For art, it's awfully familiar

Whatever originality the series had at its conception, it basically forsook in this installment.

The main point, given the ending, seems to be that robots kill their creators. This is new? This is precisely what The Matrix, The Terminator, and 2001: A Space Odyssey are about. And the Terminator movies did it far better in far less time. Those films actually see the issue from several points of view, they intertwine mother/son relationships, growing up and adulthood, even as they revolve around machines killing man. They admit the complexity of the issue. In Mass Effect, the treatment of the problem is so facile that it simply becomes a reason to build a space gun. What do we conclude about this theme from the events of the game, and especially the ending? Not damn much.

From a purely stylistic point of view, the final scene reminds one most of the ending to The Matrix Reloaded, in which Neo enters a strange room full of television screens and has an improbable conversation with someone called The Architect. That immediately leads one to the thought that The Matrix films also detailed a repeating cycle of extinction and rebuilding at the behest of a robotic overlord. The key difference, of course, is that the final scene of Reloaded was the only part of the movie that was interesting, whereas the scene at the end of Mass Effect 3 is a shit sandwich in an otherwise palatable war saga luncheon.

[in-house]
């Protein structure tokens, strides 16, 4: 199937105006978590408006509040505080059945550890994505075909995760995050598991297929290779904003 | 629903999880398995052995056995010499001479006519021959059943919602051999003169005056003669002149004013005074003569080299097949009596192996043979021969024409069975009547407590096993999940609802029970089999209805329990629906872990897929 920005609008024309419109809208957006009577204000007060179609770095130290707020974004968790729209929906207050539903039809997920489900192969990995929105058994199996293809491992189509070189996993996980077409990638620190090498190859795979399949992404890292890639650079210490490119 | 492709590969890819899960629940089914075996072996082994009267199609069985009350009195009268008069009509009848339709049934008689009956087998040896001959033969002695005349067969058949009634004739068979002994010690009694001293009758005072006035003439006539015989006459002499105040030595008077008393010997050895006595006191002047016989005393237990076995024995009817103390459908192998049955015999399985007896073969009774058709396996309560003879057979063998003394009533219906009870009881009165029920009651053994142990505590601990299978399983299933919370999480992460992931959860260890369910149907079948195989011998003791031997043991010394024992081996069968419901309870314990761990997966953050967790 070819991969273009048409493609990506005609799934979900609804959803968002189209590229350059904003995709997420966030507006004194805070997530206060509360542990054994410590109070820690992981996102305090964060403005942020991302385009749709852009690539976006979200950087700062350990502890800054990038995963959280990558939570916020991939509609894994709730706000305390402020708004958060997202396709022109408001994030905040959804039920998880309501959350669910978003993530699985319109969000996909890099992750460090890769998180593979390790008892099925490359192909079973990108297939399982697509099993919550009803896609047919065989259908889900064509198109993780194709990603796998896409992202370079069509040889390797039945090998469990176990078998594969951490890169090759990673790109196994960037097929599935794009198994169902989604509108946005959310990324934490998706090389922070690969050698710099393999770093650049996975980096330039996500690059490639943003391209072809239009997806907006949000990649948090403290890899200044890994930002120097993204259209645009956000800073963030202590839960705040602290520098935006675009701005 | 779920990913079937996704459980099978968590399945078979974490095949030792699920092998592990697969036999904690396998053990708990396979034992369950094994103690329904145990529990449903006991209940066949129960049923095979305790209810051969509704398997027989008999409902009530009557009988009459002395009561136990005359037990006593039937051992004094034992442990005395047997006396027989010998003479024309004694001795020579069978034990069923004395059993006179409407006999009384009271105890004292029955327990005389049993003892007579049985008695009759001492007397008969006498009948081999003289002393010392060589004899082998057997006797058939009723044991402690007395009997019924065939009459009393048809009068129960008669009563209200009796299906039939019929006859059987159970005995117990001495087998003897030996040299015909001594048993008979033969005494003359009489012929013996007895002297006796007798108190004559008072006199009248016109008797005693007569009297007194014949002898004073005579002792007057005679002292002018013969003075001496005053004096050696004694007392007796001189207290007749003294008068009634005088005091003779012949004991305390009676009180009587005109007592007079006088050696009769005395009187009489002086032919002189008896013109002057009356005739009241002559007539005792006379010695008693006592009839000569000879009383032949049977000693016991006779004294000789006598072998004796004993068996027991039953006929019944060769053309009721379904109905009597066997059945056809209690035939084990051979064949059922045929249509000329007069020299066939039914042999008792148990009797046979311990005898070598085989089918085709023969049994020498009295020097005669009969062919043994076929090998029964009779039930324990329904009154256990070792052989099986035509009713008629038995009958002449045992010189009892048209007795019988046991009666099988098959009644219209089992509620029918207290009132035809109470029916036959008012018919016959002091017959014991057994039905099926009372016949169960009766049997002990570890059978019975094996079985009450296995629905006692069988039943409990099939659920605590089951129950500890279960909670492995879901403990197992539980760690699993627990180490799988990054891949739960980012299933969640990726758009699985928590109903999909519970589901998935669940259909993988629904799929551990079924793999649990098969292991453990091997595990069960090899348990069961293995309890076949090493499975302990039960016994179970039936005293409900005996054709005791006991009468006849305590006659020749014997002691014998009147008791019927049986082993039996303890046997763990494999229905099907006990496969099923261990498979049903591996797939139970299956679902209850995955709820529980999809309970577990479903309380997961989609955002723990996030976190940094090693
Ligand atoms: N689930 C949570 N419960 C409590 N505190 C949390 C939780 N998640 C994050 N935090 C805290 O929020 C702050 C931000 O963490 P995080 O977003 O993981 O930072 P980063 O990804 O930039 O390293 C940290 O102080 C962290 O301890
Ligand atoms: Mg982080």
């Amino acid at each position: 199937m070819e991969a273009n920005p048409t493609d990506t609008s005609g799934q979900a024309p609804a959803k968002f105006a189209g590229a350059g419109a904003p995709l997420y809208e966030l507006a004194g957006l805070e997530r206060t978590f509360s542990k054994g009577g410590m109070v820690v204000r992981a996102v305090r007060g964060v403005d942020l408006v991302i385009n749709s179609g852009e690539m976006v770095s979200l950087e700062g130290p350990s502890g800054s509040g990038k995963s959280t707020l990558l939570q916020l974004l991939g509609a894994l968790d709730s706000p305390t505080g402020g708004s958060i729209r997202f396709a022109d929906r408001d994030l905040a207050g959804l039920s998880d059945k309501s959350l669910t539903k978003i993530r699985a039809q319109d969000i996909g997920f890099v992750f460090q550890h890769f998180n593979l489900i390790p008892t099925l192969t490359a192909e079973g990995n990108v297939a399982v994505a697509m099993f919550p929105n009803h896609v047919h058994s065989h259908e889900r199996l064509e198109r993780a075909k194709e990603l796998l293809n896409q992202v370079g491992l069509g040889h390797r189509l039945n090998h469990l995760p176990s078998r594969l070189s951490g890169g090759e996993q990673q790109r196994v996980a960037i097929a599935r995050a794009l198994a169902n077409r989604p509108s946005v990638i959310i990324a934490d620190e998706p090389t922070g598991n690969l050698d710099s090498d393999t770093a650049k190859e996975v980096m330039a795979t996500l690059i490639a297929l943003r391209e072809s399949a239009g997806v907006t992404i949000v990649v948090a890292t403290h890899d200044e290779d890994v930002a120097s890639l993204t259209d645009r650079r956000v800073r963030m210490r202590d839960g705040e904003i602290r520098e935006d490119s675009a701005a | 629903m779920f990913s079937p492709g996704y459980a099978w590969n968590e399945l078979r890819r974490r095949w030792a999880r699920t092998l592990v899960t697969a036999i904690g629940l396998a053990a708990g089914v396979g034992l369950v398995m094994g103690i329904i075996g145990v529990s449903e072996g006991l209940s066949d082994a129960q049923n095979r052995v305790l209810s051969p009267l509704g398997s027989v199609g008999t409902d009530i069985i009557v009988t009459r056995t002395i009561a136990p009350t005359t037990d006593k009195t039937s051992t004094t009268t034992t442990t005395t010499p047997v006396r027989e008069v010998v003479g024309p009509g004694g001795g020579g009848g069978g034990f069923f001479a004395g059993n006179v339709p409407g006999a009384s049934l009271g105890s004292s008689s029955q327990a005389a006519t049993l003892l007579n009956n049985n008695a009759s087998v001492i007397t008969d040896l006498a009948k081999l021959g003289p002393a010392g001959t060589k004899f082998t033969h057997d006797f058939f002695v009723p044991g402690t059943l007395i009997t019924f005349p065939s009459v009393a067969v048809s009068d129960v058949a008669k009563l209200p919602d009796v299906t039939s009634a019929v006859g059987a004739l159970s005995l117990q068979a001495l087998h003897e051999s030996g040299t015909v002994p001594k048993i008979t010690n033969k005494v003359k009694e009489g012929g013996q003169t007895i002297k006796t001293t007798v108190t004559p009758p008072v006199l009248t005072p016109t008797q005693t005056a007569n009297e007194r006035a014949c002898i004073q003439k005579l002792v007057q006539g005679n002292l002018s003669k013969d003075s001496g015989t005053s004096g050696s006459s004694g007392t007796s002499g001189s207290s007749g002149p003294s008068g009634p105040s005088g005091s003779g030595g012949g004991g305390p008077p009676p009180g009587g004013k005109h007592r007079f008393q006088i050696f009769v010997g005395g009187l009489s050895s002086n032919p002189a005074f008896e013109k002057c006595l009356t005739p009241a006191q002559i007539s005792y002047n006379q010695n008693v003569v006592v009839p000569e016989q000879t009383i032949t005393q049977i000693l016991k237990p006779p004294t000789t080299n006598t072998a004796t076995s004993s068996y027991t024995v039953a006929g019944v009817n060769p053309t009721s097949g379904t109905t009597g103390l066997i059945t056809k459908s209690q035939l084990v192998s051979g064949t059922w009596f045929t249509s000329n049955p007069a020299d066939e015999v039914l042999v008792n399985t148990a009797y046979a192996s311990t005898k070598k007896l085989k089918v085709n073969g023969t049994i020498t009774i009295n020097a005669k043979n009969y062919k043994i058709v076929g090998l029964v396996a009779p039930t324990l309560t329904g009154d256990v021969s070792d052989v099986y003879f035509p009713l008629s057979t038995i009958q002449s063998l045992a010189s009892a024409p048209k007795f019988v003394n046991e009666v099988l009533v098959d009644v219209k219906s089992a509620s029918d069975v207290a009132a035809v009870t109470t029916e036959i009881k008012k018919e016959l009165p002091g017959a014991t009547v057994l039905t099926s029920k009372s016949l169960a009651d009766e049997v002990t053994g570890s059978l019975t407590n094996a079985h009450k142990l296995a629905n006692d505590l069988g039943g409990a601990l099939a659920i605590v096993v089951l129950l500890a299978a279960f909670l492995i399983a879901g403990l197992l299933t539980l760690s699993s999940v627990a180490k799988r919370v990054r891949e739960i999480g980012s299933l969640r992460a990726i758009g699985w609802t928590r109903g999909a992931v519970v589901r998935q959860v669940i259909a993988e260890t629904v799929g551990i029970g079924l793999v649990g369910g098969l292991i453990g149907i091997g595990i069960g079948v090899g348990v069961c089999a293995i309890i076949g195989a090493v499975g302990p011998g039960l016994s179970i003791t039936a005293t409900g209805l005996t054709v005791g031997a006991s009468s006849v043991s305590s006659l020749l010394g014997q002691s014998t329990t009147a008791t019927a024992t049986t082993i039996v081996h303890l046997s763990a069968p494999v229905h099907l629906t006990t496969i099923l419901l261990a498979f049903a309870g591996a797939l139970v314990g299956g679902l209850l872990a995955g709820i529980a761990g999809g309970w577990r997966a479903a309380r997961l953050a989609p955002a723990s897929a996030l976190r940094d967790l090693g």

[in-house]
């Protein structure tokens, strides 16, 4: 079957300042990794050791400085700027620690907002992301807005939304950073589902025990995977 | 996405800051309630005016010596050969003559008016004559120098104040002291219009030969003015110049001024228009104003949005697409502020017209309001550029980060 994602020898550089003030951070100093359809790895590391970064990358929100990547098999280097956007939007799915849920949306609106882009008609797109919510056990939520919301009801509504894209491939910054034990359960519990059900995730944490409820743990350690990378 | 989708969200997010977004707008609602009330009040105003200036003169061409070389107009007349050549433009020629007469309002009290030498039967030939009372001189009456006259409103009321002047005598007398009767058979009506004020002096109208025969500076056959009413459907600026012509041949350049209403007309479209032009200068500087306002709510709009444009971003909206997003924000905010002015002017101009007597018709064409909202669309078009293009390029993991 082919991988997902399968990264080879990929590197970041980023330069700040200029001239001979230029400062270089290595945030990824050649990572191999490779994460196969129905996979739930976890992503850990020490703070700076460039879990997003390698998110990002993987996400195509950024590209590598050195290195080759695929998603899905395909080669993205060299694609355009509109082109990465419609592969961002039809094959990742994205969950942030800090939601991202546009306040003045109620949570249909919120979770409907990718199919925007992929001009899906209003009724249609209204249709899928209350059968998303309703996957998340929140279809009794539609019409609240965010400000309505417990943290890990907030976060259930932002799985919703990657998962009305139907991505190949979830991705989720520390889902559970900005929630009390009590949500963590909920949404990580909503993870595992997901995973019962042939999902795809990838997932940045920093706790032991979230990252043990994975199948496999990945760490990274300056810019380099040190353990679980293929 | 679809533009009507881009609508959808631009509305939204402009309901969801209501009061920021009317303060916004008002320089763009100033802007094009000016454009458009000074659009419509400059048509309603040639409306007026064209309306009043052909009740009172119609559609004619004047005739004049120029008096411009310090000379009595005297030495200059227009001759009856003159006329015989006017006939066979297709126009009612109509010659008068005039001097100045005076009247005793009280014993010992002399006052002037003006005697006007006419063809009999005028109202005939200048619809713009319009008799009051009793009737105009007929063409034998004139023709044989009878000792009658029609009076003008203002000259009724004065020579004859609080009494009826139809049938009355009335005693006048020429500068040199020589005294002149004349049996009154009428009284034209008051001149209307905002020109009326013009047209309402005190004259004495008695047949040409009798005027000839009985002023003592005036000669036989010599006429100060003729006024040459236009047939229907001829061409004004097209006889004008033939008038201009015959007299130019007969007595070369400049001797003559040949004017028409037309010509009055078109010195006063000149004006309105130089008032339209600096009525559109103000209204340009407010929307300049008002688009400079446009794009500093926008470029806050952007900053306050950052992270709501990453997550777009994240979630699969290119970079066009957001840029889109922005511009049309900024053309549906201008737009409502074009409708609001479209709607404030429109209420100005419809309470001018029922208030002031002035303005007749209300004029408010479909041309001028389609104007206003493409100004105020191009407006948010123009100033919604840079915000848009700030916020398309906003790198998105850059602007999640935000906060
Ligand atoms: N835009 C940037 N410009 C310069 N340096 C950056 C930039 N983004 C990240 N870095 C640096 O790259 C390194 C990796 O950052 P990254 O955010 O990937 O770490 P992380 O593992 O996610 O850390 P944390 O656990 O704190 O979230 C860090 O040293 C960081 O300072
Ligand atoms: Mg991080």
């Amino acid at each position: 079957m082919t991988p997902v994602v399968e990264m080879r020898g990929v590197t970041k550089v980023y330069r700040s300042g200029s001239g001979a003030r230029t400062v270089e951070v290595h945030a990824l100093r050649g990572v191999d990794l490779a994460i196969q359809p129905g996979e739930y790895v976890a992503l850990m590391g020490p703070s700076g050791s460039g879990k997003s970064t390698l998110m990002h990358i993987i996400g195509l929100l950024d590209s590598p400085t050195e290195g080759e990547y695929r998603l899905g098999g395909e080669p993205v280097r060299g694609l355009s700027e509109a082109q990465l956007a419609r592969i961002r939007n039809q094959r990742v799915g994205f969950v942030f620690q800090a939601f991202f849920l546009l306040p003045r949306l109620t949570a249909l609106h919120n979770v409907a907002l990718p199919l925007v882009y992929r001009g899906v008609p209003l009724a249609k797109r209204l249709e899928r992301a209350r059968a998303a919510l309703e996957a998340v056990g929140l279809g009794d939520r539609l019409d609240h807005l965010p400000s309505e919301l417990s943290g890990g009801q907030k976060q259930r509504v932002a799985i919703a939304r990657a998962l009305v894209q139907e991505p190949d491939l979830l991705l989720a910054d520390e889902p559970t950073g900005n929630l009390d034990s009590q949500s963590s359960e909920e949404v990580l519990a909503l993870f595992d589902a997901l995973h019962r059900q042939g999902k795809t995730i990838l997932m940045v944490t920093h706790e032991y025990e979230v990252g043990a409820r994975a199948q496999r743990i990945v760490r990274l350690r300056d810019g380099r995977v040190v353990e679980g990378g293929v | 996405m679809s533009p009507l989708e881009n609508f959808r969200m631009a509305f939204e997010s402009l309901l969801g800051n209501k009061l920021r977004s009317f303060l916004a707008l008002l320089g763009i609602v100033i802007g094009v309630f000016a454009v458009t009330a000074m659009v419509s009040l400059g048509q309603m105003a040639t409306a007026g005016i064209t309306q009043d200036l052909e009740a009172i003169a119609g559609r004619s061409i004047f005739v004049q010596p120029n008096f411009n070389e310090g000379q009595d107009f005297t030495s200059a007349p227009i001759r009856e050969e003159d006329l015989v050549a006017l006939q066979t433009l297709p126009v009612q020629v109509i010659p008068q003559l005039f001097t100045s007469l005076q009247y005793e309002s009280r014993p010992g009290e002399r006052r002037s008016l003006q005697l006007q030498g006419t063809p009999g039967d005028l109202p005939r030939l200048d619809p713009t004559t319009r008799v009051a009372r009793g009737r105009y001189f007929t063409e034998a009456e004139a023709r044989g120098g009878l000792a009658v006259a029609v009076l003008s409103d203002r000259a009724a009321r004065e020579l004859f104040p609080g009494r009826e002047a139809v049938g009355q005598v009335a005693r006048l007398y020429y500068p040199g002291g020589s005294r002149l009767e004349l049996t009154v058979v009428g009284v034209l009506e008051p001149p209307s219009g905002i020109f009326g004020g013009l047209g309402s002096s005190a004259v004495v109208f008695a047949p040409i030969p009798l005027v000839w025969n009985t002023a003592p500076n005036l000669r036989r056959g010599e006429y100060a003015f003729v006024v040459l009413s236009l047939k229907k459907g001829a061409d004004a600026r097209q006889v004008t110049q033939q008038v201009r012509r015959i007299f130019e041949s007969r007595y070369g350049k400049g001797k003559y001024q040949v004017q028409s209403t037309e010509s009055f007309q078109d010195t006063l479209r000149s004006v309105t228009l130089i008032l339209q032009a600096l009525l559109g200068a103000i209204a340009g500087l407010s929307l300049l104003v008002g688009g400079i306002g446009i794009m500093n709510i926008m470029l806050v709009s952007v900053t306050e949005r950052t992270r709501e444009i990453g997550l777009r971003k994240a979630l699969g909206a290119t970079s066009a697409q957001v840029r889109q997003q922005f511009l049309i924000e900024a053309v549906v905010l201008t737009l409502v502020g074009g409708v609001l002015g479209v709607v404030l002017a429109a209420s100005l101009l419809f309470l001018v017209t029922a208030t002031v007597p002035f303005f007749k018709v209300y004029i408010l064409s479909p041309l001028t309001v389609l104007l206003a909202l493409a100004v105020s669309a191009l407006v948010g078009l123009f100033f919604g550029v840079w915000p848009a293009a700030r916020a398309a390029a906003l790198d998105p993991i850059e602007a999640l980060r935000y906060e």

Agency lost

The game's ending does not substantively depend on what happened during the game, and even less so on the earlier games. The outcome is the same regardless of choices made during the series, despite the developers telling everyone to hang onto their save files to be imported. Did you save the Rachni species? Doesn't matter. Did you rescue the heads of state, or let them die? Seemed like that would change something, but it doesn't. The endings are essentially are the same but with a different color explosion.

There are only three ways that the ending depends on anything, and this is how many "war assets" you acquire, the game's way of monetizing your actions. One is that green space explosion is available if you have a high value. Another is that you get the 1 second clip of Shepard breathing if you had high assets and chose red space explosion. Finally, if your assets are very low then Earth will not be saved. War assets are extremely arbitrary, with seemingly significant actions taken being scored very low.